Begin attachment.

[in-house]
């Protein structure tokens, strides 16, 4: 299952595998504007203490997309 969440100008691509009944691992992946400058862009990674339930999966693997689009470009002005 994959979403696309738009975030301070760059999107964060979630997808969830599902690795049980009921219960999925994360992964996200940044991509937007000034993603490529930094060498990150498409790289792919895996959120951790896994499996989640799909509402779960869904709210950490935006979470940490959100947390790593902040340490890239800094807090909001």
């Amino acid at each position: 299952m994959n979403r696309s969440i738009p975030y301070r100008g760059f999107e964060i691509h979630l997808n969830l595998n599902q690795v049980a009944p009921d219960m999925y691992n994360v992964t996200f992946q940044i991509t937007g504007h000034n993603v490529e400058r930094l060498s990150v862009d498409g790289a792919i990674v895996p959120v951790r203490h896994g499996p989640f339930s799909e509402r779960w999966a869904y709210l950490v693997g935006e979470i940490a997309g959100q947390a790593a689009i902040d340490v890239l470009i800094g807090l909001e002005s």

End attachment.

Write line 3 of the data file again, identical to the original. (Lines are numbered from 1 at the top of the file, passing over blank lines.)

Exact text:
């Amino acid at each position: 299952m994959n979403r696309s969440i738009p975030y301070r100008g760059f999107e964060i691509h979630l997808n969830l595998n599902q690795v049980a009944p009921d219960m999925y691992n994360v992964t996200f992946q940044i991509t937007g504007h000034n993603v490529e400058r930094l060498s990150v862009d498409g790289a792919i990674v895996p959120v951790r203490h896994g499996p989640f339930s799909e509402r779960w999966a869904y709210l950490v693997g935006e979470i940490a997309g959100q947390a790593a689009i902040d340490v890239l470009i800094g807090l909001e002005s």